Interview with Industry Member Founders Brewing Co.’s Brad Stevenson
This article appeared in the May 2019 issue of MiMfg Magazine. Read the full issue and find past issues online.
“Beer” may not be your first response when asked to name a leading manufacturing sector but, in Michigan, it ought to be. Over the last 20 years, Michigan’s success as a manufacturing hub has become increasingly supported by the in-state growth of craft breweries. When Founders Brewing Co. started in 1997, there were 11 Michigan breweries. Today there are nearly 400 and Founders has grown from a small, local brewery to a national brand with a sales footprint stretching from coast to coast.
“Craft brewing starts with a passion to share something you love with others so they can love it, too,” said Brad Stevenson, chief production officer for the Grand Rapids-based brewery. “There’s something romantic and quaint about what we do because it’s inherently local. It’s people in one community or one region working and growing and innovating together to make something delicious.”
Like most manufacturers, Founders felt plenty of growing pains moving from “romantic and quaint” to a company with a sterling reputation for quality and more than 600 employees nationwide. It started with a few friends driven by a dream and not willing to let a lack of revenue slow them down. Brushes with bankruptcy were not uncommon.
“The threat of closure wasn’t rare for us in those days, but what we were doing wasn’t just something we wanted to do — it was something we had to do, so we didn’t close; we stepped up and figured out what had to change so we could keep going,” Stevenson recalled.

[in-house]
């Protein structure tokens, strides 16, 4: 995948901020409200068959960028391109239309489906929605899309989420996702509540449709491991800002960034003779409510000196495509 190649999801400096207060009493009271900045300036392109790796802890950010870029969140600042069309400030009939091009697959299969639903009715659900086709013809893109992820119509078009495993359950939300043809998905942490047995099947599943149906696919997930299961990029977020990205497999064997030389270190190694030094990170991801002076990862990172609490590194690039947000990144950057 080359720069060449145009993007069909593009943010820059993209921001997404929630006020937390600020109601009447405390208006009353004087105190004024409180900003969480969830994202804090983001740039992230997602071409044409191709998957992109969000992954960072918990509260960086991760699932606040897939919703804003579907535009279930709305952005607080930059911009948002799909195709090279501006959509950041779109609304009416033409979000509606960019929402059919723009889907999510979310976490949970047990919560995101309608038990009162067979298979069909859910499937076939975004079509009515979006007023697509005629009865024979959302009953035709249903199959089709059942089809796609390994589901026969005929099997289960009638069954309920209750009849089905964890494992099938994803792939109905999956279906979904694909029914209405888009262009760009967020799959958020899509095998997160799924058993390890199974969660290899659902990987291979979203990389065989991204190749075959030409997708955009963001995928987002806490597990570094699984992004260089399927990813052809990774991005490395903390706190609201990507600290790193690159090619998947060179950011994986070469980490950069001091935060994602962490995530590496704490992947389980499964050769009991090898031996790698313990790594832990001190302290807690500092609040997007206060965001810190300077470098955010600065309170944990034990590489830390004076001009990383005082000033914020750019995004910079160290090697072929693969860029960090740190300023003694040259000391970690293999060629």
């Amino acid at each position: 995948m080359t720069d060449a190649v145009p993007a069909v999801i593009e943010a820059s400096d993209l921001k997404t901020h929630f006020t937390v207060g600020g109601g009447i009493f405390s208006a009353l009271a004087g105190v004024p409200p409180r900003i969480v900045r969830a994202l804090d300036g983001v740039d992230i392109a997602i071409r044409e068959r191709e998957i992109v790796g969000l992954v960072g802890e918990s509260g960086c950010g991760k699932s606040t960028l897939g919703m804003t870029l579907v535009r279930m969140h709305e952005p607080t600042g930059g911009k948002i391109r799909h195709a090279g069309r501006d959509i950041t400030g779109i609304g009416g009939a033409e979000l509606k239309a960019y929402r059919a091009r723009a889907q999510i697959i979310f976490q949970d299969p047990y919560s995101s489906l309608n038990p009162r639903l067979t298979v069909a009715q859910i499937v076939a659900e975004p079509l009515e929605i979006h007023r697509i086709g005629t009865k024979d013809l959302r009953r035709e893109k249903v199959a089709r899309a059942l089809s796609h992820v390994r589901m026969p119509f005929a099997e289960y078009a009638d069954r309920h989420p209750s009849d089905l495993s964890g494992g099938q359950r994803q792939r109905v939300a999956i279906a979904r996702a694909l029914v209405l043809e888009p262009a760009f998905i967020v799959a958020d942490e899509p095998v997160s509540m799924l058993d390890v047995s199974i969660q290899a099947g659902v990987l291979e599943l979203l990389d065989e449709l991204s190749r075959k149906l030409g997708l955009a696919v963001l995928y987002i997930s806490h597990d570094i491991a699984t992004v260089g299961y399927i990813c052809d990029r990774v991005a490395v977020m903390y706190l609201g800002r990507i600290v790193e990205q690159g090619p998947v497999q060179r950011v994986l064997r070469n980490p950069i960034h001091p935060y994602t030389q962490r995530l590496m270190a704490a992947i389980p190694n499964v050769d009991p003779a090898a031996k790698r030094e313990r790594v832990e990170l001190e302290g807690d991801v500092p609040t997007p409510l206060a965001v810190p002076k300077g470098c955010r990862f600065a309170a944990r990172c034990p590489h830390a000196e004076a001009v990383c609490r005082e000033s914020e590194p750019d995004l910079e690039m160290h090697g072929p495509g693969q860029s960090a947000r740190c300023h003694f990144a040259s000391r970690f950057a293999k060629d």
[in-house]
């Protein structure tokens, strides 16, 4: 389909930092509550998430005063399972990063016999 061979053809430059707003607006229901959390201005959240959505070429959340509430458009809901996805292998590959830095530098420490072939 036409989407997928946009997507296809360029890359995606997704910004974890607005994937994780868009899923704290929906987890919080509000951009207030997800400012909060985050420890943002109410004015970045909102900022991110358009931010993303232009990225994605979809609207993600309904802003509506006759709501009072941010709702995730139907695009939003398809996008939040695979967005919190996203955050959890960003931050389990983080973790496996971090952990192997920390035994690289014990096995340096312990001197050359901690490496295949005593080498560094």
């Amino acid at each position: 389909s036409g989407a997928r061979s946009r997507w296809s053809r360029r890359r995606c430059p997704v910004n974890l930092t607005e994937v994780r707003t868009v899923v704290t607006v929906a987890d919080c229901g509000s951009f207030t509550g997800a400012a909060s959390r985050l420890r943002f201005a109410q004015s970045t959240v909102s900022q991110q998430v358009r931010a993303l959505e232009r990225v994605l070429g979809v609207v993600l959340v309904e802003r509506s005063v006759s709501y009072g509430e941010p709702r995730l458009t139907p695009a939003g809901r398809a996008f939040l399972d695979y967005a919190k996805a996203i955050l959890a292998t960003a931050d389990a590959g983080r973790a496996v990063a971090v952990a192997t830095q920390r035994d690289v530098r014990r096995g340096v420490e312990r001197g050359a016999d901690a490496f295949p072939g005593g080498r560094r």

What changed? Perspective.
“The first thing we did was remember why we wanted to do it in the first place,” Stevenson explained. “We went back to our roots and what led us to start the business. The tagline you see today of ‘Brewed for Us’ came out of that shift.”
Founders kept the passion, they kept the dream and they kept the drive, but they added a much-needed business mentality.
“Once we took on a business mindset, a manufacturing mindset, the product improved,” said Stevenson. “We built processes to improve consistency, we locked down rules for safety and cleanliness, we developed standard operating procedures, we built a quality lab and hired a microbiologist. When you’re making a consumable product you need to take it seriously. You don’t have to lose the love for it; but you still need to be a business. It’s not an either/or choice.”
The company’s growth ever since has been stellar and the symbols are everywhere. A national leader in annual growth. Expanded operations to what is now a one-million-barrel-capacity brewing operation in Grand Rapids. A brand-new Detroit taproom. Sales teams covering the country.
The story of Founders is proof that beer production in Michigan can thrive but steps must be taken to secure that future. As Founders has grown, it’s been able to lend its voice to the serious challenges ahead. The brewery industry remains susceptible to people who lack a focus for quality and safety, FDA compliance and oversight isn’t where it needs to be, and breweries face the same struggles to locate talent as the rest of manufacturing.
“Brewing begins with passion and that’s something we share with all manufacturers,” said Stevenson. “I’m really excited about where we’re going. People are beginning to notice us as more than just brewers; we’re part of Michigan’s manufacturing fabric. We love what we make and we love sharing it.”